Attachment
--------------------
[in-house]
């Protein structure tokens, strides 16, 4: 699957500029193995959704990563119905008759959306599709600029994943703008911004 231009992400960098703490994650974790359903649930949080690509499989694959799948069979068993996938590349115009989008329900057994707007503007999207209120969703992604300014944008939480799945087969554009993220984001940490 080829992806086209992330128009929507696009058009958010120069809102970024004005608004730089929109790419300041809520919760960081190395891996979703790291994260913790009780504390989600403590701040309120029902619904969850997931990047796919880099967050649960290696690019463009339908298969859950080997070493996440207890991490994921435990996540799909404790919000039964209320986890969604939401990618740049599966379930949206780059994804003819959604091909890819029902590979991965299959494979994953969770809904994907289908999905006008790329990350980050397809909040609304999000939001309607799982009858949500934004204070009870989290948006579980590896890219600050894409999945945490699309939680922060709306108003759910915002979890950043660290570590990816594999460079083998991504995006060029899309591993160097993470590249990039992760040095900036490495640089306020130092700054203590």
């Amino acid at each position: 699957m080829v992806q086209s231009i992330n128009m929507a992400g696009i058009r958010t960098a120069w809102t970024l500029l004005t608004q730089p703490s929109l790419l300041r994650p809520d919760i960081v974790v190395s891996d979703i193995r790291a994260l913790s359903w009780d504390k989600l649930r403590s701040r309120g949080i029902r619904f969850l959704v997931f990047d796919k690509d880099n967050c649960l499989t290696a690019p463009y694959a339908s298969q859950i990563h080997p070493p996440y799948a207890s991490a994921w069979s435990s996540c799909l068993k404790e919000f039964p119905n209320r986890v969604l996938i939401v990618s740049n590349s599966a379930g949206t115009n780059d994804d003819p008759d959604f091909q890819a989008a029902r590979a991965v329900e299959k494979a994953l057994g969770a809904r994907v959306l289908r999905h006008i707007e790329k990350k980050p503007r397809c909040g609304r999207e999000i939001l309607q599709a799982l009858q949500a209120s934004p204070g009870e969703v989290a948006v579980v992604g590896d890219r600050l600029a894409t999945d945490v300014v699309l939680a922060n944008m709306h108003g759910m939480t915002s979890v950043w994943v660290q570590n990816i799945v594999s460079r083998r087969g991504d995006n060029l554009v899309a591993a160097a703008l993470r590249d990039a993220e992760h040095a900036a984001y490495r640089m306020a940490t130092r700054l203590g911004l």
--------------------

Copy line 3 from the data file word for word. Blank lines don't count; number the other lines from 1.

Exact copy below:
């Amino acid at each position: 699957m080829v992806q086209s231009i992330n128009m929507a992400g696009i058009r958010t960098a120069w809102t970024l500029l004005t608004q730089p703490s929109l790419l300041r994650p809520d919760i960081v974790v190395s891996d979703i193995r790291a994260l913790s359903w009780d504390k989600l649930r403590s701040r309120g949080i029902r619904f969850l959704v997931f990047d796919k690509d880099n967050c649960l499989t290696a690019p463009y694959a339908s298969q859950i990563h080997p070493p996440y799948a207890s991490a994921w069979s435990s996540c799909l068993k404790e919000f039964p119905n209320r986890v969604l996938i939401v990618s740049n590349s599966a379930g949206t115009n780059d994804d003819p008759d959604f091909q890819a989008a029902r590979a991965v329900e299959k494979a994953l057994g969770a809904r994907v959306l289908r999905h006008i707007e790329k990350k980050p503007r397809c909040g609304r999207e999000i939001l309607q599709a799982l009858q949500a209120s934004p204070g009870e969703v989290a948006v579980v992604g590896d890219r600050l600029a894409t999945d945490v300014v699309l939680a922060n944008m709306h108003g759910m939480t915002s979890v950043w994943v660290q570590n990816i799945v594999s460079r083998r087969g991504d995006n060029l554009v899309a591993a160097a703008l993470r590249d990039a993220e992760h040095a900036a984001y490495r640089m306020a940490t130092r700054l203590g911004l």